Did you know? Kenya's first private doctor visited patients on a Zebra

Dr Ribiero making rounds in Nairobi on a zebra in 1906   Photo:Courtesy

Nairobi’s Parklands High School was founded in 1928 as Dr Ribeiro Goan School.

It changed to Parklands Boys during ‘Africanisation’ of names two years after independence in 1963.

It reverted to Dr Ribeiro Parklands School, minus the ‘Goan,’ in January 2015. The school stands in honour of Dr Rosendo Ayres Ribeiro, a pioneer Kenyan Goan who came down these shores from India at the prodding of Imperial British East Africa (IBEA) company, which was running Kenya on behalf of the British empire.

Goans were Christians, had partial Portuguese ancestry (and citizenship) and were accorded non-Indian status here as businessmen, lawyers and doctors, Cynthia Salvadori notes in her 1989 offering, Through Open Doors: A view of Asian Cultures in Kenya.

Did you know that when he came here from India in 1899, Dr Ribeiro became Kenya’s first private medical doctor? Never mind he was operating under a tent in the muddy tin shack that was Nairobi where he invented a malaria drug which was patented and sold to an international pharmaceutical firm. Funny how malaria is still Kenya’s number one killer, don’t you think?

Having no cars then, and horses being susceptible to equine fever common to tropical climates, Dr Ribeiro had no qualms visiting his patients atop a tamed zebra bought in 1907! Indeed, Chapman zebras at the time were cross-bred with horses to breed fever-resistant mules.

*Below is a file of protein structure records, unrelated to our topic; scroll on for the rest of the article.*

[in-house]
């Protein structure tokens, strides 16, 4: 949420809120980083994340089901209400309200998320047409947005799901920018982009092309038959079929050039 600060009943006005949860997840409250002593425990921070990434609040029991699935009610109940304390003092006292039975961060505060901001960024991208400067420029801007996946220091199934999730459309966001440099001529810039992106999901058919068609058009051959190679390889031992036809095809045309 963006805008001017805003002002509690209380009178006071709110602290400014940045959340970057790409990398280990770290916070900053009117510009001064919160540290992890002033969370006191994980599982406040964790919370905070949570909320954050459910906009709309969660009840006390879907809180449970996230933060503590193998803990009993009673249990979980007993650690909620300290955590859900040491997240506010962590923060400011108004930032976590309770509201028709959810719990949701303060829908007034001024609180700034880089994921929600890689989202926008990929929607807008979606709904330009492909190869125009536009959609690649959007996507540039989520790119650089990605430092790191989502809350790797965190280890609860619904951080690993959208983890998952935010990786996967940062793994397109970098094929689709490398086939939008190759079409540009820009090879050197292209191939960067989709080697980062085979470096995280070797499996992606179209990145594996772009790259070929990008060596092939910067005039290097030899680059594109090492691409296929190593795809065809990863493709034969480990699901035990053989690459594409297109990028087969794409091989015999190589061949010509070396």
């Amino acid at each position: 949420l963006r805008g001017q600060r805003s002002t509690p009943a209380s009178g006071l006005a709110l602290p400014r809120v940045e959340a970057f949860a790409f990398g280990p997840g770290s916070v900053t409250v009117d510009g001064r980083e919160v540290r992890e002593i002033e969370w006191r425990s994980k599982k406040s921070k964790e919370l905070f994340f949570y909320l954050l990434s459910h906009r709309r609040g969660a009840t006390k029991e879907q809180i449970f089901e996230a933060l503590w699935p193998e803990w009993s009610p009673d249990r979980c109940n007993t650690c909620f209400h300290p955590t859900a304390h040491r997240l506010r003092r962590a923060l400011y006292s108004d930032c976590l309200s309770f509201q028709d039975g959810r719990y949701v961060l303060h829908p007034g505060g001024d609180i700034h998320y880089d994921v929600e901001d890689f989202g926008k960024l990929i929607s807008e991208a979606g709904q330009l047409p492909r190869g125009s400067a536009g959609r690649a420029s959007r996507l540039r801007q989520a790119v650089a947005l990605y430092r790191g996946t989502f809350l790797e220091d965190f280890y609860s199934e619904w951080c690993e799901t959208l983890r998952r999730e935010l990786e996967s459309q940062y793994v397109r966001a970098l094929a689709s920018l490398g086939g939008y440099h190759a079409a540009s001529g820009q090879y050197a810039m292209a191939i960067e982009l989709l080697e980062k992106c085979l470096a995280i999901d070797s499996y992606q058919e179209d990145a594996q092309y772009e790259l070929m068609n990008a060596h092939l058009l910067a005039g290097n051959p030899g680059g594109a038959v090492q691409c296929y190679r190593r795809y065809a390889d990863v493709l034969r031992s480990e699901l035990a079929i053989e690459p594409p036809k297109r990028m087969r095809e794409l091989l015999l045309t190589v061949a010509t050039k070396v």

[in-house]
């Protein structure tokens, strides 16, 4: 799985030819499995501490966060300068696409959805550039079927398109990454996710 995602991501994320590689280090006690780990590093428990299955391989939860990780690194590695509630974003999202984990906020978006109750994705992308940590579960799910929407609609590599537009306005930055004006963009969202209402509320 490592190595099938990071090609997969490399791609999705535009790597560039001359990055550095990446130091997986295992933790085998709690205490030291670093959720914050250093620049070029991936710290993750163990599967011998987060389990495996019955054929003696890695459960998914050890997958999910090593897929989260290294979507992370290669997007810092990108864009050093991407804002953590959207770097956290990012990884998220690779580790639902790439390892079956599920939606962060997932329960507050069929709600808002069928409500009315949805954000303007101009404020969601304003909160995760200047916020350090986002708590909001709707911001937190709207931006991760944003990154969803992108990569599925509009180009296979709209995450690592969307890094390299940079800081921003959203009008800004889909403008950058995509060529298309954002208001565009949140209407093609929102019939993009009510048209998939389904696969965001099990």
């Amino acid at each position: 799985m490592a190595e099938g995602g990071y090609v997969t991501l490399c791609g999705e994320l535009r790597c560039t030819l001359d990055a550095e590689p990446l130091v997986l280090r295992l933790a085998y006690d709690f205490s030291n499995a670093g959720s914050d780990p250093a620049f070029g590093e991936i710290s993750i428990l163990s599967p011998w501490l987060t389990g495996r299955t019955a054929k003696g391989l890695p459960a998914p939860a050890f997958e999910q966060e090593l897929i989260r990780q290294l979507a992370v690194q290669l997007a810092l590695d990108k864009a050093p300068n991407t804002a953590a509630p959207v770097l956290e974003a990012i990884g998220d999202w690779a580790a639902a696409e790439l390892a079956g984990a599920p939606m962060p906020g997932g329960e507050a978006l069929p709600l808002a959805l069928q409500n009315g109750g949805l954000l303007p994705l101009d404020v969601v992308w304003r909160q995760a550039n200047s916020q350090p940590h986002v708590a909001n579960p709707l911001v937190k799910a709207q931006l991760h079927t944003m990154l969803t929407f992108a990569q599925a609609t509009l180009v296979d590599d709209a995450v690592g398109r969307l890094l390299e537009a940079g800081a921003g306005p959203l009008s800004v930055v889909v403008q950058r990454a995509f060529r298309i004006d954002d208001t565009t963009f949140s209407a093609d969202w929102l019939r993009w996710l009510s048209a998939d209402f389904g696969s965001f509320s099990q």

Dr Ribeiro would ‘park’ and tether his zebra to a post outside the Goan Institute which he helped found along Juja Road, Nairobi.

The one-time Vice Consul of Portugal in Kenya  sold his zebra for 800 Rupees (Sh1,200 at current exchange rates) to an Indian zoo decades later. He acquired an American, black stretch limo - the few in the city - and in which he was chauffeured with his wife, Margarida, to St Francis Xavier Church in Parklands for mass.

St Francis Xavier Church and the Goan Gymkhana along Ngara Road were among the social facilities the Goan community erected to cater for their needs in racially segregated Kenya where odieros and muhindis had their own.

To integrate Goans in education, Dr Ribeiro donated the land where the school named after him stands in Parklands. For his social services, the colonial government gave him 16 acres (and later the Order of the British Empire or OBE in short), after his surgery practice at the Indian Bazaar (present day Biashara Street) was gutted down in a bid to rid Nairobi of bubonic plague which he had diagnosed. He sold a parcel of the land to Julius Campos, another Goan pioneer and for whom Nairobi’s Campos Ribeiro Avenue is named.

It wasn’t until 1939 that Dr Jason Clement Likimani graduated with a diploma and degree in medicine and surgery from Uganda’s Makerere University and Gray’s College London respectively to become the first Kenyan African doctor!

Death comes to all men as it did to 80-year-old Dr Ribeiro in 1951 in  London.

Over 100 years since Dr Ribeiro pitched tent, Kenya still has 14 doctors per 100,000 people according to the World Health Organisation.



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